How Can DC Compete With (And Surpass) Marvel Films?

Brandon Marcus
Movies DC
Movies DC Comics

It’s the question of a generation: are you a DC or Marvel person? Do you side with Batman, Superman and Wonder Woman or the X-Men, Spider-Man and Captain America? For most of us, it’s a mix of both. I buy both DC and Marvel comics because that’s how I was raised and both (usually) have a lot to offer. But this rivalry, created by the fans and the companies themselves, has raged for decades.

Suicide Squad

And now that same knock-down, drag-out fight has spilled onto the silver screen. It’s no secret that Marvel Studios is currently wiping the floor with DC. Sure, DC has released arguably the greatest superhero film of all time (The Dark Knight) but aside from that, its output is fairly weak. Man of Steel showed a lot of promise but Green Lantern? No good. DC’s next major attempt to stake a claim in the movie landscape is Batman V Superman: Dawn of Justice but then comes the incredibly promising Suicide Squad, Wonder Woman, Justice League: Part One and future films featuring The Flash, Cyborg, Green Lantern (don’t worry, Ryan Reynolds isn’t involved) and surely many more.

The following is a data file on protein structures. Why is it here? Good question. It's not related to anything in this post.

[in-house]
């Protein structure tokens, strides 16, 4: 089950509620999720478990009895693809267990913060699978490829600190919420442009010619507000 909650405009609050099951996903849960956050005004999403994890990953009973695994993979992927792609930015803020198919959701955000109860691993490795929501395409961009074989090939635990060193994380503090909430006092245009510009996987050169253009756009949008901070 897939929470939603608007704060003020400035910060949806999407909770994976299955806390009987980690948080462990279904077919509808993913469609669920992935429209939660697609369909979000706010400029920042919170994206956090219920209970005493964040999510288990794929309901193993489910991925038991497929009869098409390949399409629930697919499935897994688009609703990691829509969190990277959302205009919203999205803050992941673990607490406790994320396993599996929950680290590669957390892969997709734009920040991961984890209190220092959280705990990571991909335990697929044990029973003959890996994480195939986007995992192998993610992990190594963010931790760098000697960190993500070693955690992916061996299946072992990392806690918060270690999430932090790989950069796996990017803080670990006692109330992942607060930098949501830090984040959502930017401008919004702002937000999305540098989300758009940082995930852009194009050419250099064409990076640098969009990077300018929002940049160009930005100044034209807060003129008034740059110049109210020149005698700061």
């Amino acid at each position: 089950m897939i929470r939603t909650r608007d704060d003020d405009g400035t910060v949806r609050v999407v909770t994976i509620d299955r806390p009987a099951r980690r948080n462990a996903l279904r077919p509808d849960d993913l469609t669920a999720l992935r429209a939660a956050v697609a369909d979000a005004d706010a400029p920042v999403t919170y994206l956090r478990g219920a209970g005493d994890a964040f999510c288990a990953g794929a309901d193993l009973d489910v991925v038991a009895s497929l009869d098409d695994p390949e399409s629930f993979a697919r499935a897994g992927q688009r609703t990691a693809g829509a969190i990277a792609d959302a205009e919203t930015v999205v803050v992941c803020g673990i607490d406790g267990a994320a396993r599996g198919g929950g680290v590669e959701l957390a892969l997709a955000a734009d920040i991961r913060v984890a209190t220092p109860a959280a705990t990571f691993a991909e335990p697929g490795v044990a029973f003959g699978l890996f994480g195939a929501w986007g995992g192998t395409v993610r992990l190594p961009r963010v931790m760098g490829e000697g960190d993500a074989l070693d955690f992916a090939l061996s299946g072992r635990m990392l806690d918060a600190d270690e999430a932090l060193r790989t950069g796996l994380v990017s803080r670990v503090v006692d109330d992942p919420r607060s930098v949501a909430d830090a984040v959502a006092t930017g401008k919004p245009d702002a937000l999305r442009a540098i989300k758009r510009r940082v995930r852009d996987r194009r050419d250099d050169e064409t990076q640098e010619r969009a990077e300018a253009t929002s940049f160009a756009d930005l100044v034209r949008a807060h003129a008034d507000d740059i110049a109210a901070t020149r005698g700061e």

But how can they compete with the behemoth Marvel has become? Like one of their fictional supervillains, Marvel is a monster dominating cinemas, slaying its enemies and taking no prisoners. I’ve thought long and hard about this because a robust comic book film industry is good news for nerds. DC has a tough road to hoe. A successful approach needs to mimic Marvel’s but not too closely lest they be called copycats.